Statistics Canada sees the benefit of migrating to the cloud
Government statistics bureau Statistics Canada has announced its intention to migrate all data from its computers onto the digital cloud.
The data, previously held on servers within the bureau itself, is being integrated into the government’s ‘cloud first strategy’ for operations, which is seeking to overhaul and thoroughly modernise data management.
Advantages of the cloud
Wary of public anxiety about storing sensitive information on an external source, spokesman Peter Frayne clarified that only “non-sensitive, unclassified information” would be stored at this stage. However, Statistics Canada has made it clear that the move carried two major advantages.
Cost efficiency: By using a third party’s infrastructure, a company doesn’t need to spend money on maintaining its own. These costs can soon stack up, as internal data storage requires server equipment, adequate space to house it and utilities to keep the atmospheric conditions correct.
Increased data and storage: Unless an organisation possesses some very talented and IT literate staff, it is unlikely that its own data storage facilities could compete with the state-of-the-art capabilities of Silicon Valley. Options like Microsoft OneDrive, Dropbox and Google Drive offer terabytes of data per user, along with smoothly designed interfaces and bespoke features.
Top three cloud service innovators
IBM Cloud: Holding roughly an 4% market share, IBM’s platform offers customers over 170 services, including storage, security, analytics and migration. Originally branded ‘Bluemix’, the IBM Cloud features a suite of services that use “AI-intensive workloads” to bolster “data integrity, low latency and parallel processing”. Called ‘Watson’, the AI service can actually run on all current cloud platforms, not just IBM Cloud. “It can run on any cloud and it can connect between them,” CEO Ginni Rometty commented in an article with CNBC. “We think that’s a trillion dollar market and we’ll be number one in it.”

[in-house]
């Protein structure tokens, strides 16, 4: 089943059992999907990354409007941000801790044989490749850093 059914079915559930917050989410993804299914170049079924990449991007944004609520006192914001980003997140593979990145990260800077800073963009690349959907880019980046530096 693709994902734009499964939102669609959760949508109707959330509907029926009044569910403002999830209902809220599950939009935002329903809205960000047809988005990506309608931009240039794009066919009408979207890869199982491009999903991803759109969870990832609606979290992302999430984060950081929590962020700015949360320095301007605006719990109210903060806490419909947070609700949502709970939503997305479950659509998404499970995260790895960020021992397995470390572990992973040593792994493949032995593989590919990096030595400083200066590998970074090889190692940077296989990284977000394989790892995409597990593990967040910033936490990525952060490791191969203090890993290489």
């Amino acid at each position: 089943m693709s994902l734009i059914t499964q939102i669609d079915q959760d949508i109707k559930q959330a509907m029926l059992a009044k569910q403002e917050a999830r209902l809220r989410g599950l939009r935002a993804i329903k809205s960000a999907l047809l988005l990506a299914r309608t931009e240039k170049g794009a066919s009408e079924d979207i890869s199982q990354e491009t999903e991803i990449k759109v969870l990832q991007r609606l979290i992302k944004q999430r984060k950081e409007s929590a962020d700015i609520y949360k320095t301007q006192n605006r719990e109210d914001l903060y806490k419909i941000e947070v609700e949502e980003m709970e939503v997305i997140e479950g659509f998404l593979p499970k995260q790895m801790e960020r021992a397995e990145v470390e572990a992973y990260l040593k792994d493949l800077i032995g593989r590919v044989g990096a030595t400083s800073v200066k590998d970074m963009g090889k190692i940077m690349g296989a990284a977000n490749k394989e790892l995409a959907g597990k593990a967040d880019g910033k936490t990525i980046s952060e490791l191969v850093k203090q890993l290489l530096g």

Microsoft Azure: Holding the second largest share of the cloud market at 14%, Microsoft’s service is truly an industry leader. Categorizing its services into 18 primary functions, including: ‘Compute’, ‘Networking’ and ‘Media and content delivery network’, Azure is available in 140 countries and available on a pay-as-you-go basis. Microsoft’s cloud also gained the distinction of being the first US provider to obtain Privacy Information Management System (PIMS) certification in January 2020.
Amazon Web Services: With a market share of 32%, Amazon leads the rest of the pack by a large margin. Featuring mobile friendly access, serverless cloud functions and databases, AWS also has many of the aforementioned applications of Azure and IBM Cloud. A unique element is the AWS Marketplace launched in 2012, an online store for customers to purchase software, either for personal use or business. More recent developments include AWS Retail Competency. A press release from Amazon explained the new innovation, “AWS Retail Competency saves our customers time and takes the validation process out of the equation as it takes care of the heavy lifting of identifying, vetting, and highlighting industry specialised APN Partners who have proven success and deep technical capabilities when it comes to retail.”